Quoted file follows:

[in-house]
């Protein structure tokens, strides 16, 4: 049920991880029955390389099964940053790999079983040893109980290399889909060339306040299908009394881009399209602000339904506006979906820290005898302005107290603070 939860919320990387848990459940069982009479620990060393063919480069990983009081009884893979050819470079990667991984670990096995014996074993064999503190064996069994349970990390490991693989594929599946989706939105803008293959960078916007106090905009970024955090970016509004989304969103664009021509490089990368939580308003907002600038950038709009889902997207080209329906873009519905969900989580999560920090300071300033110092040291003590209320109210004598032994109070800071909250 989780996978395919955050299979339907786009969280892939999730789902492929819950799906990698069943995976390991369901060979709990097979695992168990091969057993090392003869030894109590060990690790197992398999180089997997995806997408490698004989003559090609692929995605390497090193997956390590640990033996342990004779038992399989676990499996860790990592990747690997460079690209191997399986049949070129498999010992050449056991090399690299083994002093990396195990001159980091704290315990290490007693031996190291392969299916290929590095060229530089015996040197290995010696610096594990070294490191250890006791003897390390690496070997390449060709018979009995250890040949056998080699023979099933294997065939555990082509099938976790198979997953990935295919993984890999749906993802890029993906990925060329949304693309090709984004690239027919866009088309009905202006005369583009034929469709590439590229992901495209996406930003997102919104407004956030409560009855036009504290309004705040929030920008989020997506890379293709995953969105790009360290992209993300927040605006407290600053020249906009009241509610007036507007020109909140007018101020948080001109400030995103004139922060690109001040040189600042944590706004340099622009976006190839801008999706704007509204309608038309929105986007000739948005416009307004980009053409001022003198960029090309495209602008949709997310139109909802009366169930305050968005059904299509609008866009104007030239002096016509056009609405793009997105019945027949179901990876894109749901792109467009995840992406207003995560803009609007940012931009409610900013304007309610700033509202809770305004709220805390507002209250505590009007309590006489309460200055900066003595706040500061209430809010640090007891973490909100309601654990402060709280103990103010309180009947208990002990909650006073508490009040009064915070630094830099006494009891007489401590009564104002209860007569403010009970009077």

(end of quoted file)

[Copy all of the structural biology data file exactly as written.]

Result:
[in-house]
């Protein structure tokens, strides 16, 4: 049920991880029955390389099964940053790999079983040893109980290399889909060339306040299908009394881009399209602000339904506006979906820290005898302005107290603070 939860919320990387848990459940069982009479620990060393063919480069990983009081009884893979050819470079990667991984670990096995014996074993064999503190064996069994349970990390490991693989594929599946989706939105803008293959960078916007106090905009970024955090970016509004989304969103664009021509490089990368939580308003907002600038950038709009889902997207080209329906873009519905969900989580999560920090300071300033110092040291003590209320109210004598032994109070800071909250 989780996978395919955050299979339907786009969280892939999730789902492929819950799906990698069943995976390991369901060979709990097979695992168990091969057993090392003869030894109590060990690790197992398999180089997997995806997408490698004989003559090609692929995605390497090193997956390590640990033996342990004779038992399989676990499996860790990592990747690997460079690209191997399986049949070129498999010992050449056991090399690299083994002093990396195990001159980091704290315990290490007693031996190291392969299916290929590095060229530089015996040197290995010696610096594990070294490191250890006791003897390390690496070997390449060709018979009995250890040949056998080699023979099933294997065939555990082509099938976790198979997953990935295919993984890999749906993802890029993906990925060329949304693309090709984004690239027919866009088309009905202006005369583009034929469709590439590229992901495209996406930003997102919104407004956030409560009855036009504290309004705040929030920008989020997506890379293709995953969105790009360290992209993300927040605006407290600053020249906009009241509610007036507007020109909140007018101020948080001109400030995103004139922060690109001040040189600042944590706004340099622009976006190839801008999706704007509204309608038309929105986007000739948005416009307004980009053409001022003198960029090309495209602008949709997310139109909802009366169930305050968005059904299509609008866009104007030239002096016509056009609405793009997105019945027949179901990876894109749901792109467009995840992406207003995560803009609007940012931009409610900013304007309610700033509202809770305004709220805390507002209250505590009007309590006489309460200055900066003595706040500061209430809010640090007891973490909100309601654990402060709280103990103010309180009947208990002990909650006073508490009040009064915070630094830099006494009891007489401590009564104002209860007569403010009970009077």